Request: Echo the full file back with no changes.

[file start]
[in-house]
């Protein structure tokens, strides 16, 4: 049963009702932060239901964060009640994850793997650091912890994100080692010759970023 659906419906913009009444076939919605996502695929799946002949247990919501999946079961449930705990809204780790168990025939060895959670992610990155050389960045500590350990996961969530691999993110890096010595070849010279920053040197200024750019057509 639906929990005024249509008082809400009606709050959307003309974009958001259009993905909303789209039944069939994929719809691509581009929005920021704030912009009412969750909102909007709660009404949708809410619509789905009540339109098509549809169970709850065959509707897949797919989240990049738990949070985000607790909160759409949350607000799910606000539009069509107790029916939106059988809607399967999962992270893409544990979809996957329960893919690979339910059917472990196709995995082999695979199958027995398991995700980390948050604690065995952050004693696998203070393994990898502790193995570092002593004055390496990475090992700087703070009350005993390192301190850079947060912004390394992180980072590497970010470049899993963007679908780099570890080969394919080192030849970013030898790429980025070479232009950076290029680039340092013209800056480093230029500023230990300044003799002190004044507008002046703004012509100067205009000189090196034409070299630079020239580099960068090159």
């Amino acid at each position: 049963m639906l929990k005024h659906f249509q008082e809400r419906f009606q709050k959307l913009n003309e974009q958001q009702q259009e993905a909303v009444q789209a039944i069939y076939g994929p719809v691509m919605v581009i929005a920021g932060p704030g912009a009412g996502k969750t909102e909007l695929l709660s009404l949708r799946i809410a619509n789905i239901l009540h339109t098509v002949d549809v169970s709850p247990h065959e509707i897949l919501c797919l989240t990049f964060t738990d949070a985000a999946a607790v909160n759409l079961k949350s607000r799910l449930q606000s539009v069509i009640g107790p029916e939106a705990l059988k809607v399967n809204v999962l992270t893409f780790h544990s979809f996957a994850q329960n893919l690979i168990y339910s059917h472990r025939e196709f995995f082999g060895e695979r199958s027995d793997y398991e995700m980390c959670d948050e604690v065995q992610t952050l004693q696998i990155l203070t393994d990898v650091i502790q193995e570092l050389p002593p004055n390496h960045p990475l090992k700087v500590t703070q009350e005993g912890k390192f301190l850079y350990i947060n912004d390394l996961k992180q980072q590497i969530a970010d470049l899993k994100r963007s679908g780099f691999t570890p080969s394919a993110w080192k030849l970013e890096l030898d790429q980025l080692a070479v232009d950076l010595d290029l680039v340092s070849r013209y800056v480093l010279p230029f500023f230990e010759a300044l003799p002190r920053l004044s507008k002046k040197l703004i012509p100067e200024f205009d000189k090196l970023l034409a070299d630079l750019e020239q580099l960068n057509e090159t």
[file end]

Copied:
[in-house]
């Protein structure tokens, strides 16, 4: 049963009702932060239901964060009640994850793997650091912890994100080692010759970023 659906419906913009009444076939919605996502695929799946002949247990919501999946079961449930705990809204780790168990025939060895959670992610990155050389960045500590350990996961969530691999993110890096010595070849010279920053040197200024750019057509 639906929990005024249509008082809400009606709050959307003309974009958001259009993905909303789209039944069939994929719809691509581009929005920021704030912009009412969750909102909007709660009404949708809410619509789905009540339109098509549809169970709850065959509707897949797919989240990049738990949070985000607790909160759409949350607000799910606000539009069509107790029916939106059988809607399967999962992270893409544990979809996957329960893919690979339910059917472990196709995995082999695979199958027995398991995700980390948050604690065995952050004693696998203070393994990898502790193995570092002593004055390496990475090992700087703070009350005993390192301190850079947060912004390394992180980072590497970010470049899993963007679908780099570890080969394919080192030849970013030898790429980025070479232009950076290029680039340092013209800056480093230029500023230990300044003799002190004044507008002046703004012509100067205009000189090196034409070299630079020239580099960068090159």
């Amino acid at each position: 049963m639906l929990k005024h659906f249509q008082e809400r419906f009606q709050k959307l913009n003309e974009q958001q009702q259009e993905a909303v009444q789209a039944i069939y076939g994929p719809v691509m919605v581009i929005a920021g932060p704030g912009a009412g996502k969750t909102e909007l695929l709660s009404l949708r799946i809410a619509n789905i239901l009540h339109t098509v002949d549809v169970s709850p247990h065959e509707i897949l919501c797919l989240t990049f964060t738990d949070a985000a999946a607790v909160n759409l079961k949350s607000r799910l449930q606000s539009v069509i009640g107790p029916e939106a705990l059988k809607v399967n809204v999962l992270t893409f780790h544990s979809f996957a994850q329960n893919l690979i168990y339910s059917h472990r025939e196709f995995f082999g060895e695979r199958s027995d793997y398991e995700m980390c959670d948050e604690v065995q992610t952050l004693q696998i990155l203070t393994d990898v650091i502790q193995e570092l050389p002593p004055n390496h960045p990475l090992k700087v500590t703070q009350e005993g912890k390192f301190l850079y350990i947060n912004d390394l996961k992180q980072q590497i969530a970010d470049l899993k994100r963007s679908g780099f691999t570890p080969s394919a993110w080192k030849l970013e890096l030898d790429q980025l080692a070479v232009d950076l010595d290029l680039v340092s070849r013209y800056v480093l010279p230029f500023f230990e010759a300044l003799p002190r920053l004044s507008k002046k040197l703004i012509p100067e200024f205009d000189k090196l970023l034409a070299d630079l750019e020239q580099l960068n057509e090159t």